In Kerr County, Texas, the War on Christmas is already underway.
Since a Nativity scene has been on the front lawn of the Kerrville County Courthouse every year since 1999, a local atheist recently made a simple request to put up a banner from the Freedom From Religion Foundation in the same space (a variant of that banner is below).
That proposal didn’t go anywhere, in part due to public comments from the most ignorant people in Texas.
[Pastor Greg] Young said FFRF “preys upon small communities like Kerrville” saying the organization’s founder “has absolute disdain for Christianity.” He told a story to say allowing this one request would lead to multiple unwanted actions in the future, eventually pushing out current beliefs and values.
Pastor Del Way of Calvary Temple Church said, “The problem is, they claim freedom from religion, but they want to do it on our holiday. I oppose this, especially on the courthouse square. We believe they are trying to take over our religion.” Way said he had more than 1,000 signatures on petitions from his church, and told Whitsett, “Leave us alone. Get your own holiday.”
John Hammack said America has been a nation under God since Columbus arrived; and asked commissioners “not to let some pagan atheist take Christ out of Christmas,” historically set Dec. 25.
Those Christians think they own December 25. As if no one else can call dibs on their holiday. As if they didn’t steal the traditions from Pagans in the first place. As if no one else other than Christians can use public property to promote their beliefs.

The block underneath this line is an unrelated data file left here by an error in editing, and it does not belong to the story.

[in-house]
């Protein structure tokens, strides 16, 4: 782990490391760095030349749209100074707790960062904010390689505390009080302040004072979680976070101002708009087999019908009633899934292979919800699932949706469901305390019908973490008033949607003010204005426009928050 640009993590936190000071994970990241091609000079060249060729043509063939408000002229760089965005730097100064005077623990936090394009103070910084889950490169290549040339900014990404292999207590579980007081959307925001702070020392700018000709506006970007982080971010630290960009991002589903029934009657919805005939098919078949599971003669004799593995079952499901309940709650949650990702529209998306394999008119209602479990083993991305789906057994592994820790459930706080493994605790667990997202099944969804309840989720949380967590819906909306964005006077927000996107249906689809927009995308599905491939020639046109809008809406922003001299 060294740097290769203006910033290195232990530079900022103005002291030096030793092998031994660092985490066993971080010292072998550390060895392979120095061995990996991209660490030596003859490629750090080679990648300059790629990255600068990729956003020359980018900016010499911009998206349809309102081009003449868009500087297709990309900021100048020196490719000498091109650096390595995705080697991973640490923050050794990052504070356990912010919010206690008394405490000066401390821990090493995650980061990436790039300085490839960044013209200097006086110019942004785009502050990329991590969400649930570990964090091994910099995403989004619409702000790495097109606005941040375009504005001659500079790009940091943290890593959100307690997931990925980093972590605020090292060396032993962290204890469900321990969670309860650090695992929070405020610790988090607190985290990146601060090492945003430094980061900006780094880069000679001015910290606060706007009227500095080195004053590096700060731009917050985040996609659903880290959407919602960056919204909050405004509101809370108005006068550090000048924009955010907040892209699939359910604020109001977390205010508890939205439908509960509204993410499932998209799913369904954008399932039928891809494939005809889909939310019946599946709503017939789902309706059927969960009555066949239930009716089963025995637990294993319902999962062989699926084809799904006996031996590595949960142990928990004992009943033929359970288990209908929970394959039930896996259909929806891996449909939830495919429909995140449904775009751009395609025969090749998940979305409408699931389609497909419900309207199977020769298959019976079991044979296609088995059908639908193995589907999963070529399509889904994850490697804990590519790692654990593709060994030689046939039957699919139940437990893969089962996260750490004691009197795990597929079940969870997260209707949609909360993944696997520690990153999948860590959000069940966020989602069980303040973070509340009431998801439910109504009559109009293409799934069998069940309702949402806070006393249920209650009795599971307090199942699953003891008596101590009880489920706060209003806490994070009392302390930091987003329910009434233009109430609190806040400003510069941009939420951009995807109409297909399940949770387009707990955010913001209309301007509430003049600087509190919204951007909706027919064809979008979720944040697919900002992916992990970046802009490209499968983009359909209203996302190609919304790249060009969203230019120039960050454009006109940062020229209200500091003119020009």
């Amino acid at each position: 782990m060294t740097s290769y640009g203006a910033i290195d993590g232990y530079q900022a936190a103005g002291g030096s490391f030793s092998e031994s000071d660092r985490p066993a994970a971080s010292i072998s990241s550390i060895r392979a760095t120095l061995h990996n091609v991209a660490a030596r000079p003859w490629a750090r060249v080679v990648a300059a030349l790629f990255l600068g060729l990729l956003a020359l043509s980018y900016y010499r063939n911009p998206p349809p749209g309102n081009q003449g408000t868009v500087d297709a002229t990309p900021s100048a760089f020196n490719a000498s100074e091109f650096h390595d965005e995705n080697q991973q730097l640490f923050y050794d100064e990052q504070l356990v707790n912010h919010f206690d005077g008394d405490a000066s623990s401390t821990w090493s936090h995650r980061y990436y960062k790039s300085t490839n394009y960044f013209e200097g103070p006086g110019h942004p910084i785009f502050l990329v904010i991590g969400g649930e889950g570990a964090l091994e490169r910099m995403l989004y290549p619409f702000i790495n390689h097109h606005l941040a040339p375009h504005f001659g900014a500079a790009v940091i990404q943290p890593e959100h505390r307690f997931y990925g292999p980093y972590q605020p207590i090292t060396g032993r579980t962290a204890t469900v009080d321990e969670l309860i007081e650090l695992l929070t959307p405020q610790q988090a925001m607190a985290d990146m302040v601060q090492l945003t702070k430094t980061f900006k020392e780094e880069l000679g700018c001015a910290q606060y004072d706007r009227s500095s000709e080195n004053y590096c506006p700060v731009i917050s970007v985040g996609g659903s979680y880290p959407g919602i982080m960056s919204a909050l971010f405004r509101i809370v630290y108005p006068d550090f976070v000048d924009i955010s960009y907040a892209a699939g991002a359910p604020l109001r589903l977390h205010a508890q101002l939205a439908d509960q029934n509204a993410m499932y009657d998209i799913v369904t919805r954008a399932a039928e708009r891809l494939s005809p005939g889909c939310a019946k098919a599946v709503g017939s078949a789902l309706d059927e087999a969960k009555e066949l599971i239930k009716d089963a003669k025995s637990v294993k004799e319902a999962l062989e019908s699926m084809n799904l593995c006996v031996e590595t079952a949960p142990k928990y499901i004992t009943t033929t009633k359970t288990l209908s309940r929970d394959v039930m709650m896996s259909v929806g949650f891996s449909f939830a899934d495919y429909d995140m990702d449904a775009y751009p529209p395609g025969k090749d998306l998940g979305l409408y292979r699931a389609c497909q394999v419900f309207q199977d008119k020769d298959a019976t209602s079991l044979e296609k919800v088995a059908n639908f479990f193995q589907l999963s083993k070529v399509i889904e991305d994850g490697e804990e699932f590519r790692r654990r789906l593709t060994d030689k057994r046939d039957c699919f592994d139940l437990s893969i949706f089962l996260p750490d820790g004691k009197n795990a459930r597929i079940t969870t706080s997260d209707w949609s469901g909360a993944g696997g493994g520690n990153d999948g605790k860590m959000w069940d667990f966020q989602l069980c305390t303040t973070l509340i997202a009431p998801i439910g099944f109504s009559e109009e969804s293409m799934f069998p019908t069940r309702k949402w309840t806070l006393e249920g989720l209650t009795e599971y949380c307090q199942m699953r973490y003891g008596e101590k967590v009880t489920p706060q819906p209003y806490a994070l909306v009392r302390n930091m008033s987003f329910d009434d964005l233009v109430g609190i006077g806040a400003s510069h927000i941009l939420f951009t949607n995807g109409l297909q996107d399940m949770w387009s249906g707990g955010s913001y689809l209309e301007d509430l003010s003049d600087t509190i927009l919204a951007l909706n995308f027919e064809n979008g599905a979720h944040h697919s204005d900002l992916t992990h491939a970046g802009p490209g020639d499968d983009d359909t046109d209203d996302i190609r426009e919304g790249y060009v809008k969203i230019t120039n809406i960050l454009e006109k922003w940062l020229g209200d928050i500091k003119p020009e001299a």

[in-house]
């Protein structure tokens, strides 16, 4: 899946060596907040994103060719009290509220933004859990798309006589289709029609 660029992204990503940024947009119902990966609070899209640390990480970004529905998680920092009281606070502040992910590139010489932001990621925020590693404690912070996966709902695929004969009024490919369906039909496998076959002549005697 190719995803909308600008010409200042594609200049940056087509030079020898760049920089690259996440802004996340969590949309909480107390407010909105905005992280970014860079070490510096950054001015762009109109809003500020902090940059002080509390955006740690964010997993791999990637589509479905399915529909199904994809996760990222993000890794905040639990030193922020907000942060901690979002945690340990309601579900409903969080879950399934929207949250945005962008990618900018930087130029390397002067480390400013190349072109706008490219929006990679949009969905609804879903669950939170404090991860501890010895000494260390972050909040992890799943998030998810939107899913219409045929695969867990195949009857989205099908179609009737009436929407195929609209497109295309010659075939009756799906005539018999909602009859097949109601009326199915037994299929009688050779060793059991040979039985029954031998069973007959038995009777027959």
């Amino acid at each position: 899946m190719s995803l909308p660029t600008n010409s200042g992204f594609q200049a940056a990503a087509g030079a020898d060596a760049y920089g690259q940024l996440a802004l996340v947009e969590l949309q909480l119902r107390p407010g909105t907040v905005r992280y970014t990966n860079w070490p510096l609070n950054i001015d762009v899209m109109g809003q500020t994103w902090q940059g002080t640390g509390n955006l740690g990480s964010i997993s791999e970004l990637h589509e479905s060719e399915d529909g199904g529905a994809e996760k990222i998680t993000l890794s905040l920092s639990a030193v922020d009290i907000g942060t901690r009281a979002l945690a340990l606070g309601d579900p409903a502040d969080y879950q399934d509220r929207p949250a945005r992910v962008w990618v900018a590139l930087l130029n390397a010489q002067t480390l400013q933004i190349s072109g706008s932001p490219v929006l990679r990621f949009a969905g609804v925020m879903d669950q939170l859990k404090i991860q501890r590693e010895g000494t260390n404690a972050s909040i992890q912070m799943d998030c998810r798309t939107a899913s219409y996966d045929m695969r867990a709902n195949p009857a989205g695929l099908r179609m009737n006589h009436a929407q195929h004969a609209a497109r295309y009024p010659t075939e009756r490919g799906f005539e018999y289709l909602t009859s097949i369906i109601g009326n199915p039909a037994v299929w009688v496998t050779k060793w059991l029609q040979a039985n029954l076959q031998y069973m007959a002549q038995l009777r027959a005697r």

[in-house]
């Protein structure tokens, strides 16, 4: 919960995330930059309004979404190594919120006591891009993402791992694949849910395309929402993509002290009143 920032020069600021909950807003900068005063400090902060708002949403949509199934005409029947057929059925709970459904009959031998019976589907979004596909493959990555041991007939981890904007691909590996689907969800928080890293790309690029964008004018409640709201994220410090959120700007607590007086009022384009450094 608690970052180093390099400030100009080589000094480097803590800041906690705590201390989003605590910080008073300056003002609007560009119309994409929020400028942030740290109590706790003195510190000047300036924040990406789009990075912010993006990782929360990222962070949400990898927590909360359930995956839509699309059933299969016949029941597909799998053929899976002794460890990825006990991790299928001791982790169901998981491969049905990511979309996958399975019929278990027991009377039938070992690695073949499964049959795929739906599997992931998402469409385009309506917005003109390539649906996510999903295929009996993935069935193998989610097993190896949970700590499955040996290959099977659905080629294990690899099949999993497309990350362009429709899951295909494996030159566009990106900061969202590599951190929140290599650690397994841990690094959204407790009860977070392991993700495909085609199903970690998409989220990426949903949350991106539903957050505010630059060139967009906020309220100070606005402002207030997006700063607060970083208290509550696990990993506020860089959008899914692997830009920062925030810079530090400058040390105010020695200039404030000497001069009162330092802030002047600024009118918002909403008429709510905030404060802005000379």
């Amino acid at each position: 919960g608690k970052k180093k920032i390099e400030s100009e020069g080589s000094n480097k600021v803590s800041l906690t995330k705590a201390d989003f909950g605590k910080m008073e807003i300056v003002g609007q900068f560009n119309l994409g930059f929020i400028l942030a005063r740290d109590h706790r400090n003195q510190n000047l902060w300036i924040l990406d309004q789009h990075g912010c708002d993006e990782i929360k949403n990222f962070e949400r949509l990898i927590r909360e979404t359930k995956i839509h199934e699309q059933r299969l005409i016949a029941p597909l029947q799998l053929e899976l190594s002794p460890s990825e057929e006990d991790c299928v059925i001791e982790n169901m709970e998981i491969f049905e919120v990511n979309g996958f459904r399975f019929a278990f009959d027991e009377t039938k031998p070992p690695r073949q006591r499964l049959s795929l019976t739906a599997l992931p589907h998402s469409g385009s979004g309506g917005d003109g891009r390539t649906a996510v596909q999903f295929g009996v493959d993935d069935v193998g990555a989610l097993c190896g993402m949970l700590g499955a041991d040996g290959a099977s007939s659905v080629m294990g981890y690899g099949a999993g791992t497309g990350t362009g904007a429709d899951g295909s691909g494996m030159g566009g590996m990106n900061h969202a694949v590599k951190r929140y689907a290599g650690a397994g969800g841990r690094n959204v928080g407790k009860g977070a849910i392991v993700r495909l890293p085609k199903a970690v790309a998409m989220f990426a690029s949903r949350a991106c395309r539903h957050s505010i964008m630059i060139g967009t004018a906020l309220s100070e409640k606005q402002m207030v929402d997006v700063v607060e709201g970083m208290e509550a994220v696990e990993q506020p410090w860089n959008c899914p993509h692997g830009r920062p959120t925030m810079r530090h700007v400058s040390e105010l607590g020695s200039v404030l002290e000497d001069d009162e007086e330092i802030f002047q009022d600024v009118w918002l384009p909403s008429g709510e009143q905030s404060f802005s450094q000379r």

But those are just the locals. We expect them not to know the law. What about the commissioners who ought to know better?
They didn’t know better. They voted 5-0 to reject the atheist banner.
Now, FFRF is getting directly involved, sending this letter to the Commissioners yesterday:
As long as the County Courthouse lawn is open for the display of Christian biblical imagery, it must be equally available for minority religious and nonreligious displays.
The Commissioner’s Court has two viable options: 1) approve the freethought banner and any future display applications without subjecting private speech to a veto by majority rule; or 2) close the courthouse lawn to all displays, including the nativity scene.
Whether Kerr County wants to invite a lawsuit is up to them, but this unanimous vote to treat Christianity as a special religion won’t stand for long.
(Thanks to Randy for the link)